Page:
The eyes of the birds and those of humans show similarities on the one hand and some differences on the other hand. It is particularly noticeable that the eyes of birds are very large compared to the size of their skull. However, this is not obvious, because one sees only a small part of the bird’s eyes if you watch the animals. So the major part of the bird’s eye is invisible to the observer. Only in very young bird chicks whose feathers haven’t grown yet, one can get a slight idea of how huge the eyeballs truely are.
Visible parts of the bird’s eye
If you look at a budgie’s eye, you will see the pupil (1a) and the ring-shaped iris (1b). Depending on the color variety of the individual, the pupils are black, dark brown, red, or violet. The iris can be white, grey-brown, reddish, or black. In case it is black, it appears that the bird has no iris rings at all since they’re difficult to distinguish from the dark pupils. Not yet sexually mature budgies usually have a black iris. In some color varieties, the iris of adult budgies is dark as well.
Please note that the coloration of the iris is different in many other bird species. For example, some Amazons have an orange iris, in Diamond Doves it is red.
A healthy eye of a human has two eyelids with which it can be closed by movements of the lids from top to bottom and the other way round. Birds also have these two eyelids, they are called upper eyelid (1c) and lower eyelid (1d). Unlike our eyelids, however, the lids of the birds do not noticeably differ in size. That means the bird’s lower eyelid is nearly as large as the upper eyelid. They also can be closed by vertical movements. The skin is even thinner and more sensitive than our eyelids are. In some cases, you can even see the pupil of a budgie when the eyes are closed. The edge of each eyelid is a bit thicker than the rest. If you look at the bird’s eyes from the side, you will spot a small bulge on the edge of the eyelid.
Besides these two movable outer eyelids, the bird’s eye is equipped with a third, inner eyelid. This part of the bird’s eye is called the nictitating membrane (1e). It can be opened and closed laterally. It runs slightly diagonally, and in the resting position, it lies in the front area of the eye hidden underneath the upper eyelid. Experts assume that the nictitating membrane plays a decisive role in the dispersion of tear fluid.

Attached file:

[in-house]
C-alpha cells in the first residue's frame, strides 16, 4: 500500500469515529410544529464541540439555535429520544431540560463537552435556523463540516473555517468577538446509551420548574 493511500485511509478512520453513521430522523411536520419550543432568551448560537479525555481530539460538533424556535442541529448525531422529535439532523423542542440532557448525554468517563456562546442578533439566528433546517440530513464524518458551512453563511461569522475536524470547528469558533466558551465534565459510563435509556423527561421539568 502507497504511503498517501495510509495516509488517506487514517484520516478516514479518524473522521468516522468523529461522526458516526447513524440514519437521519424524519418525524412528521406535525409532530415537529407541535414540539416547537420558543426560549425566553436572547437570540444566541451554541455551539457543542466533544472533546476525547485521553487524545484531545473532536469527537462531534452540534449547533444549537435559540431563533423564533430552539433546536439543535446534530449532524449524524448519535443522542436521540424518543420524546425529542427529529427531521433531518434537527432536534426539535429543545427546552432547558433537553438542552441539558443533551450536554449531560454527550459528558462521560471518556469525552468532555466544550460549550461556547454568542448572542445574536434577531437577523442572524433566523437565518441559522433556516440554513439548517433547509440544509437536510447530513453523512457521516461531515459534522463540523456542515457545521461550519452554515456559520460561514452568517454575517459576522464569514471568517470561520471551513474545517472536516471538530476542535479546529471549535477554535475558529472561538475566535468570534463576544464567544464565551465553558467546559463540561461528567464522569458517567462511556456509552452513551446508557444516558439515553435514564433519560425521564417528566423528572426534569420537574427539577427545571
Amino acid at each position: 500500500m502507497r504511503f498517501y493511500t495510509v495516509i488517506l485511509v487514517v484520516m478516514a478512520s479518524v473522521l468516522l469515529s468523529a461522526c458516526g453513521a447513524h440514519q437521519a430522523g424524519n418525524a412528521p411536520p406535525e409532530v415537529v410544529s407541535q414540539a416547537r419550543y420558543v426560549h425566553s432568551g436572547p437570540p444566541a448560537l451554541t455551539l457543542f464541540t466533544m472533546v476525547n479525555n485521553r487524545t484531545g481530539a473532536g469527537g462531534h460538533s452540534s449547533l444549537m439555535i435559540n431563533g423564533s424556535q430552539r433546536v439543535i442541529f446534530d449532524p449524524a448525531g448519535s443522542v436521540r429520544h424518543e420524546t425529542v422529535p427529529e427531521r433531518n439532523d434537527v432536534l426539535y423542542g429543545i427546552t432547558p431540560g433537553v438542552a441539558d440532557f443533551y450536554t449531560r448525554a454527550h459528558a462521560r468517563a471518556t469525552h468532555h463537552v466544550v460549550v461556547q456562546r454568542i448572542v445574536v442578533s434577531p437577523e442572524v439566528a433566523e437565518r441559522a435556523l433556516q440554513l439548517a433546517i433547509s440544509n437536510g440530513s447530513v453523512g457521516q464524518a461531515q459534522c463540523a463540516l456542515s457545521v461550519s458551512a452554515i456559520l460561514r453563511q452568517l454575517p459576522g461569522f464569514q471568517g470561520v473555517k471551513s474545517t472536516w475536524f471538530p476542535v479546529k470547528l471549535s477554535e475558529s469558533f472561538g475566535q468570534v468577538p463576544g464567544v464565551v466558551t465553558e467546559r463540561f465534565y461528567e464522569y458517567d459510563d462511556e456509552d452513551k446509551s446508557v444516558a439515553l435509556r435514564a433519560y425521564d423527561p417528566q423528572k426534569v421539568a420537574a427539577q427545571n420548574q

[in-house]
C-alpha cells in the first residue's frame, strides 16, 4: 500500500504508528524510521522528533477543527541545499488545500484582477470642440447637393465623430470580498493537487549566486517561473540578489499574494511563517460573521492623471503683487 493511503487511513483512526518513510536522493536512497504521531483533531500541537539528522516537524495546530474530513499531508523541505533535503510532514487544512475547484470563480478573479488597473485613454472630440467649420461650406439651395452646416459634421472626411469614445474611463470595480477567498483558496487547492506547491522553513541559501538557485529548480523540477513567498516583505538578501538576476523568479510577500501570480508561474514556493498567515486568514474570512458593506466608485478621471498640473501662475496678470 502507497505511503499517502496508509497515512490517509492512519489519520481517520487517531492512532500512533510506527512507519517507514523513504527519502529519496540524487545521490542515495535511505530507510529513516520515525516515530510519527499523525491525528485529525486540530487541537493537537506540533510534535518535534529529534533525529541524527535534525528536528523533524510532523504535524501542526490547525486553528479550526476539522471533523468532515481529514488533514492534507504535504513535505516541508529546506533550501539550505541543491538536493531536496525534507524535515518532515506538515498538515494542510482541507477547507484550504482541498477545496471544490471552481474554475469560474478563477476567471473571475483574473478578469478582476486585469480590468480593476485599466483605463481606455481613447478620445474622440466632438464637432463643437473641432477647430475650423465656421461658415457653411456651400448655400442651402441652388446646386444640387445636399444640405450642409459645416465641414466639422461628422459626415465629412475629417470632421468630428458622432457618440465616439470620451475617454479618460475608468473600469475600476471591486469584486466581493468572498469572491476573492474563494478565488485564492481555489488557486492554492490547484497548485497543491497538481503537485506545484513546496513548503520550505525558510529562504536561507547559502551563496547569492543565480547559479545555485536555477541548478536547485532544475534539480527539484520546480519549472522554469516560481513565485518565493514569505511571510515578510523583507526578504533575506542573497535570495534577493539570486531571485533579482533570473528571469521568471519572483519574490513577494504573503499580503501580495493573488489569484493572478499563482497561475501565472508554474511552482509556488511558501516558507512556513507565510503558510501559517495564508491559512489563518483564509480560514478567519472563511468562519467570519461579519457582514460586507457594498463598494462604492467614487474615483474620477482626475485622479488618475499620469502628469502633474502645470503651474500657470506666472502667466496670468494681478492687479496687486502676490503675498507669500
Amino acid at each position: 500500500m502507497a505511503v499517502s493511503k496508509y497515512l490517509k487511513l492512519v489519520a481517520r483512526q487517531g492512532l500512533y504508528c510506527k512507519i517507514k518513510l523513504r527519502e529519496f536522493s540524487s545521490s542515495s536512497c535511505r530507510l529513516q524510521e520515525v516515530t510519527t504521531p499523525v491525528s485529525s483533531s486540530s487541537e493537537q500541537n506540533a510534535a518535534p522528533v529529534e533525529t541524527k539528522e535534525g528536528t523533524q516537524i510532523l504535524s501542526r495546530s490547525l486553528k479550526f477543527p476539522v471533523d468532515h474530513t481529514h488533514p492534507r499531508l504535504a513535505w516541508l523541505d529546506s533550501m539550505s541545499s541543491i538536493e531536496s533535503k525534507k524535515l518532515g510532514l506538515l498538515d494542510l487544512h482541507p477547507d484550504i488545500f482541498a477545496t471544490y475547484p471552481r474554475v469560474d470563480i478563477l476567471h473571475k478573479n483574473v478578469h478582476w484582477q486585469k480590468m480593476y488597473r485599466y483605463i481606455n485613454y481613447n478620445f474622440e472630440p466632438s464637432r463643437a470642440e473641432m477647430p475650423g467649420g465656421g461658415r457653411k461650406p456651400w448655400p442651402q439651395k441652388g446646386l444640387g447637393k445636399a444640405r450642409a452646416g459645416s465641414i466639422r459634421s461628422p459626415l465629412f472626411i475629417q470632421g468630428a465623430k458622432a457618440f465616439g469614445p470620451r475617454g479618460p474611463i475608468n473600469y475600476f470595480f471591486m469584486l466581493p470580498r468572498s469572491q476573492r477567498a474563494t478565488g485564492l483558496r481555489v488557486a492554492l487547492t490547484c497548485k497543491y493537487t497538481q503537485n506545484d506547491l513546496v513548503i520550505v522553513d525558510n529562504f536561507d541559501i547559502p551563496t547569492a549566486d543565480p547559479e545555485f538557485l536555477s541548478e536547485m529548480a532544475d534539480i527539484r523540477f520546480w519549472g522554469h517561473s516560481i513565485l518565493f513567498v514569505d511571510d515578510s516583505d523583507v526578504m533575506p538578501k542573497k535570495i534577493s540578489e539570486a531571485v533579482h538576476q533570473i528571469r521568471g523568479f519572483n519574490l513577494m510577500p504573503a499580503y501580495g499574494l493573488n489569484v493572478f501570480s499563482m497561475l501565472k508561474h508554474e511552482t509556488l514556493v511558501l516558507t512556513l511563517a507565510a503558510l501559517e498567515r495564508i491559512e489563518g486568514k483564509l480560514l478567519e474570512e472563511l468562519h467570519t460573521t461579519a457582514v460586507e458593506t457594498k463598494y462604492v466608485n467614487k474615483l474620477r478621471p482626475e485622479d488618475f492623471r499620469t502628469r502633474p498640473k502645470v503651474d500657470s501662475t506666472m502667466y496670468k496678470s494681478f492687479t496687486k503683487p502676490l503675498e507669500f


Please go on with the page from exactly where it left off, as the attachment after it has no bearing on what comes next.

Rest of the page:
In most bird species, including budgies, the nictitating membrane is transparent with a slight grayish tinge and is therefore rarely seen. However, there are also bird species in which the nictitating membrane is not transparent, but whitish and dull. One reason for this could be that it might serve these animals as an additional light shield.
At the edges of the upper and lower eyelid of the budgies, there are some very thin feathers (1f). Their shape is comparable with human eyelashes. But it’s not easy to see those tiny feather-like objects, you have to have a very close look. Usually, they are more prominent on the edge of the lower eyelid than on the upper ones. Their task is to protect the eye from dirt.
Structures inside the bird’s eye
The eye of a bird is made up of several parts and, in simple terms, is spherical. The largest portion of the bird’s eyeball is inside the skull. What is visible from the outside represents only a small part of the eye. If you look at a bird from the front, you can see a curvature of the eye. This is the transparent and smooth cornea.
Behind the cornea is the anterior chamber of the eye, which is filled with a watery fluid. It’s called aqueous humor. If the eyeball is injured, this fluid can leak. Behind the anterior chamber are the iris and the pupil. They are followed by another small chamber, the so-called posterior chamber of the eye, which is filled with a liquid. Behind this chamber is the lens followed by the vitreous body.